Think you don’t have a story worth telling? Or you might, but aren’t sure how to tell it? The fact is, since you’re alive, you have a story to tell. It’s that simple! But there are ways to make it easier to uncover and tell it, and in this audio interview I explain how it’s done. So click here and enjoy! At the end of the interview I mention a link to schedule a time to talk with me. Here’s that link.
Here in Washington, DC, people might pay a little more attention to the annual State of the Union address than elsewhere. In our case, it’s only a few blocks away and our street gets extra traffic because of security roadblocks closer to the Capitol. Looking out my office window, I can see the light on in the dome that indicates Congress is in session.
If you watched the SOTU address, what is it that you remember? And why is that important for you as a speaker?
First off all, there’s lots of pomp and tradition connected with the address, along with a certain way of acting the part, whoever you are in the House Chamber. After all, body language and the visuals surrounding an address are important. So the President comes down the aisle smiling and shaking hands. Even House Majority Leader Eric Cantor, who’s not known for supporting the President’s agenda, comes down behind him smiling and shaking hands. It’s all part of the political theatre.
But then comes the address itself. As in every year, with every President, there are a lot of policy statements and promises. Frankly, how many of them do you remember? There was talk of minimum wage, energy independence, preschool education, etc. etc.
But what do you really remember? Wasn’t it the story about Army Ranger Sgt. First Class Cory Remsburg? It was a moving story, about survival and hardship overcome (and still being overcome), and it spoke to the heart.
It was a story.
From that whole, hour-long speech full of policy initiatives that, if enacted, could change millions of people’s lives, we were most moved by an honest, heart-felt story about one person overcoming adversity.
Think about that next time you put a talk together…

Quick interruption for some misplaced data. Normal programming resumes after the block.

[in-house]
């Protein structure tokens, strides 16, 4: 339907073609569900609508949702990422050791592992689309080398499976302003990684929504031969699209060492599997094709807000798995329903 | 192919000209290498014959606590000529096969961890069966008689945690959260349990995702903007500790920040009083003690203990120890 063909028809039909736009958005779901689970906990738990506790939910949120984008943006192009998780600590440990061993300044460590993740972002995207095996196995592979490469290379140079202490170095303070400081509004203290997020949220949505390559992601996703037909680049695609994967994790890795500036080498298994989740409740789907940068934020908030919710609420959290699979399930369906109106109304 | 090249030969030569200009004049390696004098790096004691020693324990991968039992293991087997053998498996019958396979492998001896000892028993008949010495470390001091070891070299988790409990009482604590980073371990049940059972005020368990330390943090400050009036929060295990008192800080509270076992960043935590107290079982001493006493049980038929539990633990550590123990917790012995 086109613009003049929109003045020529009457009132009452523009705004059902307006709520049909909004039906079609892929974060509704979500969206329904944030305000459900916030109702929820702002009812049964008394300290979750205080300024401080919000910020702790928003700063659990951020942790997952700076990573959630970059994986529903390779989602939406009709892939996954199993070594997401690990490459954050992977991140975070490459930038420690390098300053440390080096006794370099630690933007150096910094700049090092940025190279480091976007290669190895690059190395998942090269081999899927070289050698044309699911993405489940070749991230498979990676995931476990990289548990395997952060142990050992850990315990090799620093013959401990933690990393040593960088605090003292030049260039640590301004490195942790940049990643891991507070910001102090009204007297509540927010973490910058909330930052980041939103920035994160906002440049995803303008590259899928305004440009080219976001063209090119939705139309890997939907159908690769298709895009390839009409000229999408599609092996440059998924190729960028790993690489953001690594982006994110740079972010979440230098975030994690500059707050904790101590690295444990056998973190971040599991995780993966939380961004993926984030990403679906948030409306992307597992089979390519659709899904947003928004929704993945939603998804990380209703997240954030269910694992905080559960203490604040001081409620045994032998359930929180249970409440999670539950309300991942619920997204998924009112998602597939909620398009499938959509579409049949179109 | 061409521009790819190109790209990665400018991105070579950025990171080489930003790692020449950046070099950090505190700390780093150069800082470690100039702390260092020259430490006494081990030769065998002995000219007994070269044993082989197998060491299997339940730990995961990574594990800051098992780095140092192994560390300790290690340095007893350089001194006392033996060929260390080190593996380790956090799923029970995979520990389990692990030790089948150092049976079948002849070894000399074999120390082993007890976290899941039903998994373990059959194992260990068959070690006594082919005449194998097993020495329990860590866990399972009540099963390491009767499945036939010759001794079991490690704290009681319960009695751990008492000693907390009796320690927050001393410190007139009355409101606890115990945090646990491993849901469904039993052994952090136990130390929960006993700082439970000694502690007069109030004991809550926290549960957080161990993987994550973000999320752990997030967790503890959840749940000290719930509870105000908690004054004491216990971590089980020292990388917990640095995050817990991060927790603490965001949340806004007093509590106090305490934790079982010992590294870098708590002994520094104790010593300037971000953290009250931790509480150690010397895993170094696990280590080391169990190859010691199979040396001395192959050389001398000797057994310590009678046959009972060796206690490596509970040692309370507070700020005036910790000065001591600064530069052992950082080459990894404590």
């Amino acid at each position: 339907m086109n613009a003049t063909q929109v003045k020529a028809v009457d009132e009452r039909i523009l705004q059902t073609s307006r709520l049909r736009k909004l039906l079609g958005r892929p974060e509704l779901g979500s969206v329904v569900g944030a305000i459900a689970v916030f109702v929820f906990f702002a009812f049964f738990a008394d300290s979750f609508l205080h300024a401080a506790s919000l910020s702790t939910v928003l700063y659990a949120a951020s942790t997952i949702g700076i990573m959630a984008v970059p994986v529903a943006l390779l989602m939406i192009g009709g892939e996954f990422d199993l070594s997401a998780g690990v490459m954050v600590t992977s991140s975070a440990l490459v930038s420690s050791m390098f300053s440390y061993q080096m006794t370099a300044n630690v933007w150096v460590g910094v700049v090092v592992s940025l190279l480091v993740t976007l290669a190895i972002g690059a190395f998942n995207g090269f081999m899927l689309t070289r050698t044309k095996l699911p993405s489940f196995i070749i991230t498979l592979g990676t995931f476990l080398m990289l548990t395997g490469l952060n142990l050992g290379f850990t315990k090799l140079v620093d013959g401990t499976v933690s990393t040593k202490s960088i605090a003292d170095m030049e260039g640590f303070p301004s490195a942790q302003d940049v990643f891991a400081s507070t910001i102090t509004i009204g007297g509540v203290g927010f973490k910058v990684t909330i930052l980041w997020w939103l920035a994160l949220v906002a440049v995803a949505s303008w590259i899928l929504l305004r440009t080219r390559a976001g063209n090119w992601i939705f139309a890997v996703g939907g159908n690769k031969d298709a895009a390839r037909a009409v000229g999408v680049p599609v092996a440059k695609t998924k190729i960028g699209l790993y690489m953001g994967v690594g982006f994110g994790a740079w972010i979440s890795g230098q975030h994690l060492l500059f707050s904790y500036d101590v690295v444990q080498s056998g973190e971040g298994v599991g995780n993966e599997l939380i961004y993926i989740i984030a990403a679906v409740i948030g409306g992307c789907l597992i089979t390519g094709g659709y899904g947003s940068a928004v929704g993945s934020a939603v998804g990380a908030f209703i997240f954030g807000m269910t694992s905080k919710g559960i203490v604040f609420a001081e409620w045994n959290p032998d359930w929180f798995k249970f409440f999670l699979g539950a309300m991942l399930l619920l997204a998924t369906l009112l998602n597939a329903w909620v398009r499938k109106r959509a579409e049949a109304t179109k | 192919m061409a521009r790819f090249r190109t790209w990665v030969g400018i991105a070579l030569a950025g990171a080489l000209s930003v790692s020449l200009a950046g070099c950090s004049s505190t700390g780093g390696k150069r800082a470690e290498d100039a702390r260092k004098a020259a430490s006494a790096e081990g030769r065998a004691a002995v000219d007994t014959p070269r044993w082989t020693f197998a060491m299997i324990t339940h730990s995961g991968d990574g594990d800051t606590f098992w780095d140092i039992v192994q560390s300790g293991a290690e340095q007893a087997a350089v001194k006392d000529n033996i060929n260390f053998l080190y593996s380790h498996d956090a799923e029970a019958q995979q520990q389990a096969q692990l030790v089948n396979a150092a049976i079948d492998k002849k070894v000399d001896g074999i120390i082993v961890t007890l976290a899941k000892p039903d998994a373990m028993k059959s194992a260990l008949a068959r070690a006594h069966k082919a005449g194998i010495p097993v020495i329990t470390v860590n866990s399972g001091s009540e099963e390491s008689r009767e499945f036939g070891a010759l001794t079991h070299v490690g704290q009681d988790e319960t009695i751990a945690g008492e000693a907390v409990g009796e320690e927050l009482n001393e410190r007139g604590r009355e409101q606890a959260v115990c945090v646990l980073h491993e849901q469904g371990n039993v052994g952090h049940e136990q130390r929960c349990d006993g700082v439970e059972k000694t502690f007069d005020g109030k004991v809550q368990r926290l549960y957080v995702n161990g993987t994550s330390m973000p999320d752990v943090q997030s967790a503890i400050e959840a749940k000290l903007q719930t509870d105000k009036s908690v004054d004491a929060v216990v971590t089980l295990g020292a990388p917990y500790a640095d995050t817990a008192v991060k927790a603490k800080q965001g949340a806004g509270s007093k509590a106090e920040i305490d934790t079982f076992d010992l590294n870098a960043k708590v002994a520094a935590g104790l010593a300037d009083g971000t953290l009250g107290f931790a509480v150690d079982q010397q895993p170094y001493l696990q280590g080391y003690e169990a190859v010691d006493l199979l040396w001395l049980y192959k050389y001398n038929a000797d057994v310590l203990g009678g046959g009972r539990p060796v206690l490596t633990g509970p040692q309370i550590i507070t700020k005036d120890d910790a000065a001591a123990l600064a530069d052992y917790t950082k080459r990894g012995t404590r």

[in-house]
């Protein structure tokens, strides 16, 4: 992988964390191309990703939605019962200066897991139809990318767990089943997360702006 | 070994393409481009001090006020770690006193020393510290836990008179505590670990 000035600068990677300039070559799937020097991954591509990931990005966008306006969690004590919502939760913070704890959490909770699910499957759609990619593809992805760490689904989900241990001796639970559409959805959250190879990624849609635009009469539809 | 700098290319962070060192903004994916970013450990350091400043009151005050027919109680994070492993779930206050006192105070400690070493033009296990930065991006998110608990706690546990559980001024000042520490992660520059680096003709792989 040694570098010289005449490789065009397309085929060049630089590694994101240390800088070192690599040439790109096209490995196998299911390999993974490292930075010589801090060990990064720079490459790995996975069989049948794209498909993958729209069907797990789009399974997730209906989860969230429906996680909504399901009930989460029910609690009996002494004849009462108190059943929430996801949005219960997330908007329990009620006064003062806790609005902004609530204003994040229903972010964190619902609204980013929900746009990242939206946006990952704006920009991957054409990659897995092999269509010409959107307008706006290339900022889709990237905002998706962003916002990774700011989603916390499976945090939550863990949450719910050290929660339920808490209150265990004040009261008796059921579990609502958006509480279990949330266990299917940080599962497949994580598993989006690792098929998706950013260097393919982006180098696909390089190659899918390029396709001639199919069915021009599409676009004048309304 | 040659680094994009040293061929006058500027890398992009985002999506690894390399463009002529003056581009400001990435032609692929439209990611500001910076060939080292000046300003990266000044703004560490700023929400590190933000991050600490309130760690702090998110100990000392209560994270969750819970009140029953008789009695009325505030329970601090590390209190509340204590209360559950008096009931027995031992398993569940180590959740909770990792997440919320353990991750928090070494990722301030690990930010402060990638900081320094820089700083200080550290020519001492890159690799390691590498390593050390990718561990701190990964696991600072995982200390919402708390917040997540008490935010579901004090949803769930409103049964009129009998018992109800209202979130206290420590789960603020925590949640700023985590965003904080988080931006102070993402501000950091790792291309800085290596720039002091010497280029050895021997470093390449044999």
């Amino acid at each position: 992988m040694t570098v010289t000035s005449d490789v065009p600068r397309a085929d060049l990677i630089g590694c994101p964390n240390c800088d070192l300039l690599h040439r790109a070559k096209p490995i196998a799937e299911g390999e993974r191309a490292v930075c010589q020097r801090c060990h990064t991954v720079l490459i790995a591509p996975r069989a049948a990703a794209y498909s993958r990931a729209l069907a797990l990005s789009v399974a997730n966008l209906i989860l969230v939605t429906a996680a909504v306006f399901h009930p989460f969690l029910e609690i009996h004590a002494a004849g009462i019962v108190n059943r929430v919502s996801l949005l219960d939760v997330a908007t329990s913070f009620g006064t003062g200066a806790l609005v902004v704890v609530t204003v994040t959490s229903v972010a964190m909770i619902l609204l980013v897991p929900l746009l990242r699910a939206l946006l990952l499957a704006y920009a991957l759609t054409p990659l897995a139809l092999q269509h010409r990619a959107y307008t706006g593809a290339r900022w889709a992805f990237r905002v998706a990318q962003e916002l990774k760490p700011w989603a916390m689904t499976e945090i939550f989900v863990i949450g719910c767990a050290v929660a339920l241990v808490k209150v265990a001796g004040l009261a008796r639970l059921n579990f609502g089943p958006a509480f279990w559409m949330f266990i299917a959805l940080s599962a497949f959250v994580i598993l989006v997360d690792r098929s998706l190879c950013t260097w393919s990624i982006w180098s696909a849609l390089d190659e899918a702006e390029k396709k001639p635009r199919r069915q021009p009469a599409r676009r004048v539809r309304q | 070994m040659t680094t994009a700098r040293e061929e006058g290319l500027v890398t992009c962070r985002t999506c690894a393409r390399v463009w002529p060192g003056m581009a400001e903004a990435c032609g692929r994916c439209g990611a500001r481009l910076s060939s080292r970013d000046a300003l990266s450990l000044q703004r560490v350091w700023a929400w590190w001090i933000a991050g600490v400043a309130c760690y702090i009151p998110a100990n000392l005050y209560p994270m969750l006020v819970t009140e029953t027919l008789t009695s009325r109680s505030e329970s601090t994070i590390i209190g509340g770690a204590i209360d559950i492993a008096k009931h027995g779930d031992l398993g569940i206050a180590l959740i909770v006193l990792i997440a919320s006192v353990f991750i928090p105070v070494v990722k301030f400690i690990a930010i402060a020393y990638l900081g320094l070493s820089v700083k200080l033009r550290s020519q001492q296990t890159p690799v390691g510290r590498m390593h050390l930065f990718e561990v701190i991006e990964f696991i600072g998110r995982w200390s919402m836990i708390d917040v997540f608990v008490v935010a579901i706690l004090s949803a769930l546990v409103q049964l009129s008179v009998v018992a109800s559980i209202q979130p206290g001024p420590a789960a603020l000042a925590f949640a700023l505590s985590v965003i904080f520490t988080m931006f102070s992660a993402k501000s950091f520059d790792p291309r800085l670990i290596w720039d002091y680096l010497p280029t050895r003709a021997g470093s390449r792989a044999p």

How many of us think that our story – if we’re aware we even have one – isn’t important enough to share? With so many “important” things going on in the world, why would anyone want to listen to us? Why bother telling it?
This time of year, Christians are celebrating a story that was small in the context of the larger world. It was an insignificant sidebar to great and powerful “important” forces.
Caesar Augustus’ empire covered most of Europe, North Africa, and the Middle East. He had huge armies, which were loyal to him because he rewarded them with money, land, and slaves from captured lands. Residents of his capital city were given free grain year-round, the product of his empire – often leaving those who grew it hungry. High taxes were imposed, often leaving conquered lands in a state of near-poverty. The big stories of the day, the ones that had most people’s attention around the empire, would have been about armies, taxes, grain distribution, the loyalty of local rulers.
The big story in the Roman Empire most certainly wasn’t the birth of a baby to a carpenter and his young wife in Bethlehem, where they had gone to pay their taxes. And thirty years later, when a radical preacher in a far corner of the empire traveled for three years with a band of followers before being put to death for insurrection, it still wasn’t “front page news” as far as Rome was concerned.
No matter what your religious or spiritual beliefs are, you’d have to agree that Jesus’ story turned out to be much bigger and lasting than anything “big” that was happening in the Roman Empire of his day.
His message of rethinking (repenting), unselfish love blessing one’s enemies, facing off against sin and death, and physical healing by spiritual means was very powerful. His three years of preaching the message close to his heart caused a radical shift in the way a large part of the world thinks, prays, and acts two thousand years later. At the time, his message reached the people it needed to, to make their lives better and to inspire some of them to carry his message forward.
Think again about your message. It’s not too small in the scheme of things to have an impact!
Have you learned to stand up to bullying, and can inspire others to do the same? Have you had an insight into relationships that might let someone else sleep better at night? Did you overcome a fear of publicly standing up for a cause that could help others stand up as well? It may not seem like much, compared to what commonly makes big news or sells books or ends up on reality television. But there are people who need to hear what you have to say! If you’ve successfully overcome something in your life, if you’ve triumphed over suffering, others can benefit from your experience – if they hear about it. Otherwise, they may continue to believe they have to suffer.
In this season when we celebrate a story of light and hope, let’s all commit to sharing our own experiences of light and hope to bless the world.
Every one of us, as an expression of the divine, has an amazing story we’re being compelled to tell!
Dissolve those speaking blocks! Sign up for a free, 30-minute session where you will…
- Learn how powerful your particular message really is
- Discover what’s possible if you share it
- Find out how to get from dreaming to speaking.